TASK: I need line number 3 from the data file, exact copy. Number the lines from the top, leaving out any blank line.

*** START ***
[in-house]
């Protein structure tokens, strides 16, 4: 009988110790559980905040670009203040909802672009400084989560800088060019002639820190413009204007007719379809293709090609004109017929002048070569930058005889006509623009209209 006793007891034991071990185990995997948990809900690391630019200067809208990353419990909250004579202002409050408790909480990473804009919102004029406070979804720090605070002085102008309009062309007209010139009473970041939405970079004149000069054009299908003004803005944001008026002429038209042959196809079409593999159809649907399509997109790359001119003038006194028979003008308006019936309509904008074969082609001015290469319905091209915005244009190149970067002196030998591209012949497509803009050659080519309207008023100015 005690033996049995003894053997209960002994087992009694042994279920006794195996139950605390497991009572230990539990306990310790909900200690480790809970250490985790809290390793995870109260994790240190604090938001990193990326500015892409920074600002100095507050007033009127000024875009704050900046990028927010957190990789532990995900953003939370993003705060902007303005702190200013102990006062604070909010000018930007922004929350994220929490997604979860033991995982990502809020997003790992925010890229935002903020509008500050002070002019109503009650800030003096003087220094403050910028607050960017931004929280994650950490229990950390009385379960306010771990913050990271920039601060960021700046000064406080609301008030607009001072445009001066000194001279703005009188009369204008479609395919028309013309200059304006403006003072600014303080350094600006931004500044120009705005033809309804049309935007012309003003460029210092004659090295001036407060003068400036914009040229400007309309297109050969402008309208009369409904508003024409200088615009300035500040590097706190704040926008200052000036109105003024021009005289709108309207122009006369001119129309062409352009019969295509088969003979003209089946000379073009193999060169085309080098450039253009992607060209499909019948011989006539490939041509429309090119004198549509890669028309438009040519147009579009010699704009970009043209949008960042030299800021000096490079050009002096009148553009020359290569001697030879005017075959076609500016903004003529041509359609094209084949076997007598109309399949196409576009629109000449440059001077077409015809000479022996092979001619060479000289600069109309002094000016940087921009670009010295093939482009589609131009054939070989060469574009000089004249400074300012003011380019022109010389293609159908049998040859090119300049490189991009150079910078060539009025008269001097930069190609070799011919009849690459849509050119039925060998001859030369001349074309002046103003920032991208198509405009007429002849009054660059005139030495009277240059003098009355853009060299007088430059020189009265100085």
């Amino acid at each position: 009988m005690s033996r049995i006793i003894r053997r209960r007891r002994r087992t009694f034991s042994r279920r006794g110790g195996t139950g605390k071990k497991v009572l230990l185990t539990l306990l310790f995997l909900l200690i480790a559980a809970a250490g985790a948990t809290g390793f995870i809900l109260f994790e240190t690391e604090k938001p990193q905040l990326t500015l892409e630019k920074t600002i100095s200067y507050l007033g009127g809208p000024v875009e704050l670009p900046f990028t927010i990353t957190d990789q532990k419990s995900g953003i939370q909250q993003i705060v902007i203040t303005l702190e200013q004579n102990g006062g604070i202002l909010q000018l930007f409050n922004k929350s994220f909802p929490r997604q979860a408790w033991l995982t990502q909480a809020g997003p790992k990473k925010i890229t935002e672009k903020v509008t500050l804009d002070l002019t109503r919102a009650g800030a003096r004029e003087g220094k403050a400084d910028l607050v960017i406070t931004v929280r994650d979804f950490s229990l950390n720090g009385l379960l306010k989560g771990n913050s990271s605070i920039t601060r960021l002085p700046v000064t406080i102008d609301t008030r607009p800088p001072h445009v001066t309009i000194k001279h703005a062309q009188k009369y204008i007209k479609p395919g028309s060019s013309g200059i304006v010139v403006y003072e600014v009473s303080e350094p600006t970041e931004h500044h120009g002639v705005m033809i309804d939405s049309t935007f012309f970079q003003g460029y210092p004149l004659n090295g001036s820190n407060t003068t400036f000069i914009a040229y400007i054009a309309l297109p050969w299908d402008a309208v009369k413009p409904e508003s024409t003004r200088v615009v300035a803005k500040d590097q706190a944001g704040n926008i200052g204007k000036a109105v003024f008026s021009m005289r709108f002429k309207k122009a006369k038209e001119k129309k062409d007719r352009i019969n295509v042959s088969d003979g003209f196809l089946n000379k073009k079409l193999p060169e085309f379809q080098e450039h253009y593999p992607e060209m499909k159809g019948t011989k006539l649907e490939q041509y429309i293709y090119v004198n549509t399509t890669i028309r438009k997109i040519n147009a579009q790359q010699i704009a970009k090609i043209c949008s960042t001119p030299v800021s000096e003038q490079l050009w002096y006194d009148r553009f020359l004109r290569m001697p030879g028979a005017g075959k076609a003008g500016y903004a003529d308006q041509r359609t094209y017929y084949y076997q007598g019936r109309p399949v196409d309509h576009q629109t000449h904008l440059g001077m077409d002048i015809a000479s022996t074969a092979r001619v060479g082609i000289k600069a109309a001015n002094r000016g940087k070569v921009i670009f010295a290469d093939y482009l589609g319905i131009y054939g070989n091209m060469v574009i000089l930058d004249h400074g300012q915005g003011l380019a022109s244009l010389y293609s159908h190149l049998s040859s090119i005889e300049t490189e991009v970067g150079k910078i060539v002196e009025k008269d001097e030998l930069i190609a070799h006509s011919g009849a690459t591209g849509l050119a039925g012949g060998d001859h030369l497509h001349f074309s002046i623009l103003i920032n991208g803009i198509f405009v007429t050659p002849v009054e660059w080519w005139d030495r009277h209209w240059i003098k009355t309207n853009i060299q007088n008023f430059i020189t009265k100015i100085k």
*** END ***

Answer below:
């Amino acid at each position: 009988m005690s033996r049995i006793i003894r053997r209960r007891r002994r087992t009694f034991s042994r279920r006794g110790g195996t139950g605390k071990k497991v009572l230990l185990t539990l306990l310790f995997l909900l200690i480790a559980a809970a250490g985790a948990t809290g390793f995870i809900l109260f994790e240190t690391e604090k938001p990193q905040l990326t500015l892409e630019k920074t600002i100095s200067y507050l007033g009127g809208p000024v875009e704050l670009p900046f990028t927010i990353t957190d990789q532990k419990s995900g953003i939370q909250q993003i705060v902007i203040t303005l702190e200013q004579n102990g006062g604070i202002l909010q000018l930007f409050n922004k929350s994220f909802p929490r997604q979860a408790w033991l995982t990502q909480a809020g997003p790992k990473k925010i890229t935002e672009k903020v509008t500050l804009d002070l002019t109503r919102a009650g800030a003096r004029e003087g220094k403050a400084d910028l607050v960017i406070t931004v929280r994650d979804f950490s229990l950390n720090g009385l379960l306010k989560g771990n913050s990271s605070i920039t601060r960021l002085p700046v000064t406080i102008d609301t008030r607009p800088p001072h445009v001066t309009i000194k001279h703005a062309q009188k009369y204008i007209k479609p395919g028309s060019s013309g200059i304006v010139v403006y003072e600014v009473s303080e350094p600006t970041e931004h500044h120009g002639v705005m033809i309804d939405s049309t935007f012309f970079q003003g460029y210092p004149l004659n090295g001036s820190n407060t003068t400036f000069i914009a040229y400007i054009a309309l297109p050969w299908d402008a309208v009369k413009p409904e508003s024409t003004r200088v615009v300035a803005k500040d590097q706190a944001g704040n926008i200052g204007k000036a109105v003024f008026s021009m005289r709108f002429k309207k122009a006369k038209e001119k129309k062409d007719r352009i019969n295509v042959s088969d003979g003209f196809l089946n000379k073009k079409l193999p060169e085309f379809q080098e450039h253009y593999p992607e060209m499909k159809g019948t011989k006539l649907e490939q041509y429309i293709y090119v004198n549509t399509t890669i028309r438009k997109i040519n147009a579009q790359q010699i704009a970009k090609i043209c949008s960042t001119p030299v800021s000096e003038q490079l050009w002096y006194d009148r553009f020359l004109r290569m001697p030879g028979a005017g075959k076609a003008g500016y903004a003529d308006q041509r359609t094209y017929y084949y076997q007598g019936r109309p399949v196409d309509h576009q629109t000449h904008l440059g001077m077409d002048i015809a000479s022996t074969a092979r001619v060479g082609i000289k600069a109309a001015n002094r000016g940087k070569v921009i670009f010295a290469d093939y482009l589609g319905i131009y054939g070989n091209m060469v574009i000089l930058d004249h400074g300012q915005g003011l380019a022109s244009l010389y293609s159908h190149l049998s040859s090119i005889e300049t490189e991009v970067g150079k910078i060539v002196e009025k008269d001097e030998l930069i190609a070799h006509s011919g009849a690459t591209g849509l050119a039925g012949g060998d001859h030369l497509h001349f074309s002046i623009l103003i920032n991208g803009i198509f405009v007429t050659p002849v009054e660059w080519w005139d030495r009277h209209w240059i003098k009355t309207n853009i060299q007088n008023f430059i020189t009265k100015i100085k």